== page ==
What is the College of Arms and what do they do?
The College of Arms is the corporation of heralds for England, Wales and Northern Ireland (in Scotland, the Lord Lyon fulfills a similar role). There are thirteen ‘heralds in ordinary’/officers of arms in total – Garter King of Arms (the senior officer), the two provincial Kings of Arms (Clarenceux, and Norroy and Ulster), six heralds, and four pursuivants. They oversee the issue of coats of arms, and provide guidance on heraldic matters ie: orders of precedence, protocols around the use of arms/standards/banners/flags, correct usage of titles etc. The officers also play a ceremonial role in events such as the annual Garter Service and the State Opening of Parliament, they play a role in the organisation of coronations and royal funerals.
The officers of arms are all part of the Royal Household and receive a nominal (sub £50!) yearly salary from the Crown. Garter King of Arms is also paid for advising the government and Royal Household on heraldic matters, but the bulk of their income comes from private heraldic and genealogical work.
Where did heralds and the College of Arms come from?
In the medieval period, heralds were employed in the households of individual noblemen and the Royal household. They were used to carry messages, for example between armies – in the run-up to the battle of Flodden in 1513, heralds carried messages from James IV of Scotland to Thomas Howard and vice versa. At Flodden, there were concerns that the Scottish herald should be kept away from the main camp in case he reported back to his King on the English army, suggesting that heralds were expected to carry out some basic spying.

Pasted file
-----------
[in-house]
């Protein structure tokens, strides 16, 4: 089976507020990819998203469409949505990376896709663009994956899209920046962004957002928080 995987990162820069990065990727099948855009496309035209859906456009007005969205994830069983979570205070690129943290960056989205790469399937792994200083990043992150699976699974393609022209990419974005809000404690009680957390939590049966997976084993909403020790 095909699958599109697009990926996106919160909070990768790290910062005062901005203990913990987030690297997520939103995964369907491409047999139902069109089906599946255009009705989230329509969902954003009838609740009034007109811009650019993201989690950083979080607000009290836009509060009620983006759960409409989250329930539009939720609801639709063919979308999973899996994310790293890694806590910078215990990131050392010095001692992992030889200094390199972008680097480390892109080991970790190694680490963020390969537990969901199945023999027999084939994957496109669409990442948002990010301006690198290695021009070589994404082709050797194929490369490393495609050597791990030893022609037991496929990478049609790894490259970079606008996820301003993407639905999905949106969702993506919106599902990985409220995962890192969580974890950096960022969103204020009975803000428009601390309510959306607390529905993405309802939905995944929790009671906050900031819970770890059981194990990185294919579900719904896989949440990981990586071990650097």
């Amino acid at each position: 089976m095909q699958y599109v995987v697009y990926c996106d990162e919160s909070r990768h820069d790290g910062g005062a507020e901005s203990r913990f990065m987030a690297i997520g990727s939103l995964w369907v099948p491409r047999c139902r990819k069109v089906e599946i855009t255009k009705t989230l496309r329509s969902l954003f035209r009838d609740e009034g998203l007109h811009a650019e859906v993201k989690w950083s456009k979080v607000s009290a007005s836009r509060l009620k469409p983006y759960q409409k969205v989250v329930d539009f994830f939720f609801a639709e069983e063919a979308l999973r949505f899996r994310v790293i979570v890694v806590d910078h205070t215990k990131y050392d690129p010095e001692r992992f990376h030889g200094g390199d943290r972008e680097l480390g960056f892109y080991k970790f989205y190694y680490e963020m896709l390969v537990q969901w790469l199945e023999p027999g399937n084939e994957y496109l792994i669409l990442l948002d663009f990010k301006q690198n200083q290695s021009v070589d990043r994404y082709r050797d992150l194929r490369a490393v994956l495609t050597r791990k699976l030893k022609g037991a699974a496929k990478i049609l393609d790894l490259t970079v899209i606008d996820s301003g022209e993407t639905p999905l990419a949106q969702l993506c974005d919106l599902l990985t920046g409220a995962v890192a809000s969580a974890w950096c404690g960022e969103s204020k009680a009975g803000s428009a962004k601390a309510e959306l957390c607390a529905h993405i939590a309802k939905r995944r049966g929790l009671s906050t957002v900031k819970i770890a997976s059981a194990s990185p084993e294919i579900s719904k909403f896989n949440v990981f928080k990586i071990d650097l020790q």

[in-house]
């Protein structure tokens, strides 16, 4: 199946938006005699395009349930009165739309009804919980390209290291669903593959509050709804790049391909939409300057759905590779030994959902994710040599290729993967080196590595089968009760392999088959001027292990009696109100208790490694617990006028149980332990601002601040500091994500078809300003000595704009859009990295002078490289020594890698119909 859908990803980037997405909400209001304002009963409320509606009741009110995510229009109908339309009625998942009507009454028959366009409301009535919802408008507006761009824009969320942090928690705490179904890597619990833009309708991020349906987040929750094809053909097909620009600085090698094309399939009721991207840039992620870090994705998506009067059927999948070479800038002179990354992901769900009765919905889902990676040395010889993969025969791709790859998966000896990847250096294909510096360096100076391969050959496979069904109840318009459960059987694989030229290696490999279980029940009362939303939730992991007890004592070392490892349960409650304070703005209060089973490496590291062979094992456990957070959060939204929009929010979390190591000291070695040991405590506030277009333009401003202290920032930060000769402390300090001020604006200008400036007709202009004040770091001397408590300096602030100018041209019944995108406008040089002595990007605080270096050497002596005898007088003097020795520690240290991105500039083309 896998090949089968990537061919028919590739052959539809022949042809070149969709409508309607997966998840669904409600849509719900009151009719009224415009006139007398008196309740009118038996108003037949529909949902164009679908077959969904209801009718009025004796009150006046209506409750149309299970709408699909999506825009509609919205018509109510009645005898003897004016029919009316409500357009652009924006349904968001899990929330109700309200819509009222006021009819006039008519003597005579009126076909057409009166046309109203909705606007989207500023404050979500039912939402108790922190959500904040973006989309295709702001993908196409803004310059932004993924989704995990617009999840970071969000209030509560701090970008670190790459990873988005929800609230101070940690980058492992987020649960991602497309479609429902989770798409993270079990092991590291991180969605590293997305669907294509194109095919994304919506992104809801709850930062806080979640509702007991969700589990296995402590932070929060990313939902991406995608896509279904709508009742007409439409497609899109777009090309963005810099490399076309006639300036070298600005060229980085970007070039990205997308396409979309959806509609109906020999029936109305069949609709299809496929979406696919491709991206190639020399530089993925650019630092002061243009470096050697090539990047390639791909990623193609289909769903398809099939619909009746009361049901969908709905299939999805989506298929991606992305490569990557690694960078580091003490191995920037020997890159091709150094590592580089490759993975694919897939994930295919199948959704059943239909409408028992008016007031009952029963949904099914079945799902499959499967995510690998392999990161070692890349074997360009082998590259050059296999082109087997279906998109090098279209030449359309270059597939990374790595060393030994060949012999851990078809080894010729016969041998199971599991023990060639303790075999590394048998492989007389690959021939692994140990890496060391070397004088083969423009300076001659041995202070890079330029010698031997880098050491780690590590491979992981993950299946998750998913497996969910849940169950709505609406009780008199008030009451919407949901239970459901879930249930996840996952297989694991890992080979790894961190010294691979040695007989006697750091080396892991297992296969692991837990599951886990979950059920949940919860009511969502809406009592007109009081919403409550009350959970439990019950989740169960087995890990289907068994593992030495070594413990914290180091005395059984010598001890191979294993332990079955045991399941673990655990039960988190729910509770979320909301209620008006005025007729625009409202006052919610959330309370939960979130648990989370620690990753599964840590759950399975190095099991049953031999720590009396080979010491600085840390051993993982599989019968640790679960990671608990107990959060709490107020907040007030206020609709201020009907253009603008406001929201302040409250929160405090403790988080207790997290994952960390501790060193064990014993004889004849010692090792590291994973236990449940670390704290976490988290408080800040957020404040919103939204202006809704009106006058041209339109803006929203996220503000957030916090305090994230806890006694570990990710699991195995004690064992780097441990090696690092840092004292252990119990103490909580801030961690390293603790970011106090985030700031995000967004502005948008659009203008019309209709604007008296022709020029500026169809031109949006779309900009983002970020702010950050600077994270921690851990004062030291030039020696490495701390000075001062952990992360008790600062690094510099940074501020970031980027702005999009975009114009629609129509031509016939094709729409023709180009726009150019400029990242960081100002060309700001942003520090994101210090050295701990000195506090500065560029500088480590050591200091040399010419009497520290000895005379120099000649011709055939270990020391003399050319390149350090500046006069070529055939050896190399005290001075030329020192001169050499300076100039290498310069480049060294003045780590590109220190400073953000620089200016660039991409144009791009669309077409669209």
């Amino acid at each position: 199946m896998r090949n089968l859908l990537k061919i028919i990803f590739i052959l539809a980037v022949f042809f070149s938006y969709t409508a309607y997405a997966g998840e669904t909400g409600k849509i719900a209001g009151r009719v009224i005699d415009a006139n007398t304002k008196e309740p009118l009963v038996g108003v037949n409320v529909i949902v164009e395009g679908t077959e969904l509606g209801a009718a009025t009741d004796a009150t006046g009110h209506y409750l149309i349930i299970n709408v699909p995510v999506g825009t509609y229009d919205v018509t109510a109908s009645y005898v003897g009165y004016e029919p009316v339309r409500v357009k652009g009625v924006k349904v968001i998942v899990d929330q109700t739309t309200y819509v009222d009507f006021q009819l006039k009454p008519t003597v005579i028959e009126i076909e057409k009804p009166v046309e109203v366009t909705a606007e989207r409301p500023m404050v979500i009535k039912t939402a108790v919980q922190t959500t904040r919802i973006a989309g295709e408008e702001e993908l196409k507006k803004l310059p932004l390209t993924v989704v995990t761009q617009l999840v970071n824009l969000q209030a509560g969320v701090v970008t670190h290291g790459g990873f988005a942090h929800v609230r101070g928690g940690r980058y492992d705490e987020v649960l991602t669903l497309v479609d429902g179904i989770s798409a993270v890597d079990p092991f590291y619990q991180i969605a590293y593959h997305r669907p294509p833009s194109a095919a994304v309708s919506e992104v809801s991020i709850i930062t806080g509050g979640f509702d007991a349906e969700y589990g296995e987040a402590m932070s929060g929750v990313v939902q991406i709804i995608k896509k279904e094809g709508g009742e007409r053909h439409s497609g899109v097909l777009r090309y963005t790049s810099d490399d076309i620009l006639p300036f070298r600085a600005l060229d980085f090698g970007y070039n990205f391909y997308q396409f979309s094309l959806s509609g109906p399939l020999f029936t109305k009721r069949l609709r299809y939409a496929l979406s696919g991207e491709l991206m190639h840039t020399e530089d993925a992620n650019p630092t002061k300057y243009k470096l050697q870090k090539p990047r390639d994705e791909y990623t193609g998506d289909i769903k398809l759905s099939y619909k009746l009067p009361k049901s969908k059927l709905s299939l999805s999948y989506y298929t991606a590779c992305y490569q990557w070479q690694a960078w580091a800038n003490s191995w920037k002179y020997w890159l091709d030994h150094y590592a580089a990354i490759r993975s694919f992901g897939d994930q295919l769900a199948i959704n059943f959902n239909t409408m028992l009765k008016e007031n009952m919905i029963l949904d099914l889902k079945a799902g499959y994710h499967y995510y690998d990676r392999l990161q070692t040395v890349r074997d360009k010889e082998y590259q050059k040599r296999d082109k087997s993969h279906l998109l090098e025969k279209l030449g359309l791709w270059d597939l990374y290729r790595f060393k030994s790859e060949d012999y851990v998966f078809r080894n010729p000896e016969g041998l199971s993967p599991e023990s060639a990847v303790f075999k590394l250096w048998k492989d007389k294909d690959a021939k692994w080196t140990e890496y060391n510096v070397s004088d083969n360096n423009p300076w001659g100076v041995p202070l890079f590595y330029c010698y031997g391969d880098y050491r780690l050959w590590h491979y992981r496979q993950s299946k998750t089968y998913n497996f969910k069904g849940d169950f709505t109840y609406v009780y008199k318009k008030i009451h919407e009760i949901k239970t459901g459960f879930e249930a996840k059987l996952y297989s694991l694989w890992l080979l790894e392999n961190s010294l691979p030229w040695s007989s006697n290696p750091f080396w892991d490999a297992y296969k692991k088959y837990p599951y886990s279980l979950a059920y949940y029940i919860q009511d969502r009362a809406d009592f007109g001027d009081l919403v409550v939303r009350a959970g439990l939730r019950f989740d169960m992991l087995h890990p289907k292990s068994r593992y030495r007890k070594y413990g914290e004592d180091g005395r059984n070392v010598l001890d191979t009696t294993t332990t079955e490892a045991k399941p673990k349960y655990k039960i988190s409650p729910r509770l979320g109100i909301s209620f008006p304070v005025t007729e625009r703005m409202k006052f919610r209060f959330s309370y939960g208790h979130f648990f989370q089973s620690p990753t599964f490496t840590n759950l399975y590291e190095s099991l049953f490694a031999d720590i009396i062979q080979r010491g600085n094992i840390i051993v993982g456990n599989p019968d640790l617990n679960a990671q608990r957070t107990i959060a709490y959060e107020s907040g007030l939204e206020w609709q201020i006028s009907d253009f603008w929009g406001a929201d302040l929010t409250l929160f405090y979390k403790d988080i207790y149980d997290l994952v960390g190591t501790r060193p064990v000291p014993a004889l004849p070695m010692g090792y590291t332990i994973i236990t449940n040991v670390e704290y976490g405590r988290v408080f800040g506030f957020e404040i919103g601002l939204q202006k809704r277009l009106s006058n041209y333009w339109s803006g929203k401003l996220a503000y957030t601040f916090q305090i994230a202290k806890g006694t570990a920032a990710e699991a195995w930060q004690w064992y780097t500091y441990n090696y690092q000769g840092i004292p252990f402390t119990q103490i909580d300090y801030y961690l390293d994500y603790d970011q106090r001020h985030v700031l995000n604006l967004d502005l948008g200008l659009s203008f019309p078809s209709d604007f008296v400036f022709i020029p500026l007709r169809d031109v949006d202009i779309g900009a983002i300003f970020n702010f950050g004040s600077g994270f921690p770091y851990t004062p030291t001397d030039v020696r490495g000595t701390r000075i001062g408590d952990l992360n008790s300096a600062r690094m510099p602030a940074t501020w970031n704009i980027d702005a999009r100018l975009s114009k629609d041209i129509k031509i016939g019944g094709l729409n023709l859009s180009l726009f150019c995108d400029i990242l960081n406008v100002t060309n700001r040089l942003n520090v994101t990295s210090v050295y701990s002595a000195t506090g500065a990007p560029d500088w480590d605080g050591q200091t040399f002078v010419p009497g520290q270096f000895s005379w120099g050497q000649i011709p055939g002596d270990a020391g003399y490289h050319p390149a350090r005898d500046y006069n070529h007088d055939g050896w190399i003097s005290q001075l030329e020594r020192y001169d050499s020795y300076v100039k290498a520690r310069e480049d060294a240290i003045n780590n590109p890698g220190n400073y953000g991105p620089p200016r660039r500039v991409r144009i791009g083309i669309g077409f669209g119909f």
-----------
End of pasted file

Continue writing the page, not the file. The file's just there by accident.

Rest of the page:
Another primary function of the heralds was promoting and organising tournaments – as a result they developed an in-depth knowledge of the coats of arms and crests borne by the knights participating in the tournaments. This expertise made it logical for them to become responsible for heraldic matters, a function that they retained as their other roles became redundant.
In 1484, Richard III granted the royal heralds a charter of incorporation and a property (though the house was taken away from them following the Battle of Bosworth) beginning the process of creating the College of Arms. Under Henry VIII heraldic visitations were introduced, whereby the heralds could investigate illegal uses of arms. Also during his reign, the dissolution of the monasteries, meant that the College of Arms increasingly held the genealogical records that had been kept by monasteries. A new charter was granted to the College of Arms in 1555 by Mary I. By the late-16th century, the heralds were under the supervision of the Earl Marshal and, in Elizabeth I’s reign, the then Earl Marshal, Thomas Howard 4th duke of Norfolk, was responsible for refining the structure and function of the College through a series of new ordinances.